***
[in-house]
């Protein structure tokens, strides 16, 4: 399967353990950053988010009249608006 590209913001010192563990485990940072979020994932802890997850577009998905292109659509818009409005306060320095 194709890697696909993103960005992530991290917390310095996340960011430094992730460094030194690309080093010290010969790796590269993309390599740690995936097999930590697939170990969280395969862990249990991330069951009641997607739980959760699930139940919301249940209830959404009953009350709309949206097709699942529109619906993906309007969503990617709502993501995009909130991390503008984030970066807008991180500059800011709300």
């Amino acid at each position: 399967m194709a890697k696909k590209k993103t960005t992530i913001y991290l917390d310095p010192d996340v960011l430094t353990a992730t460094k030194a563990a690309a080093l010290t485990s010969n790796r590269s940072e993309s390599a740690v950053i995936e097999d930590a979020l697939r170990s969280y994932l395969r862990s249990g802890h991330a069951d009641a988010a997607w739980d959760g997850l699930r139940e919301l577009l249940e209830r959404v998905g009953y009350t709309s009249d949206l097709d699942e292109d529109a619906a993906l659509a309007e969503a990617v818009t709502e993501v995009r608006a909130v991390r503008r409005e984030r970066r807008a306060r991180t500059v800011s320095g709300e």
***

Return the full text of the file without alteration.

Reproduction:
[in-house]
């Protein structure tokens, strides 16, 4: 399967353990950053988010009249608006 590209913001010192563990485990940072979020994932802890997850577009998905292109659509818009409005306060320095 194709890697696909993103960005992530991290917390310095996340960011430094992730460094030194690309080093010290010969790796590269993309390599740690995936097999930590697939170990969280395969862990249990991330069951009641997607739980959760699930139940919301249940209830959404009953009350709309949206097709699942529109619906993906309007969503990617709502993501995009909130991390503008984030970066807008991180500059800011709300």
């Amino acid at each position: 399967m194709a890697k696909k590209k993103t960005t992530i913001y991290l917390d310095p010192d996340v960011l430094t353990a992730t460094k030194a563990a690309a080093l010290t485990s010969n790796r590269s940072e993309s390599a740690v950053i995936e097999d930590a979020l697939r170990s969280y994932l395969r862990s249990g802890h991330a069951d009641a988010a997607w739980d959760g997850l699930r139940e919301l577009l249940e209830r959404v998905g009953y009350t709309s009249d949206l097709d699942e292109d529109a619906a993906l659509a309007e969503a990617v818009t709502e993501v995009r608006a909130v991390r503008r409005e984030r970066r807008a306060r991180t500059v800011s320095g709300e």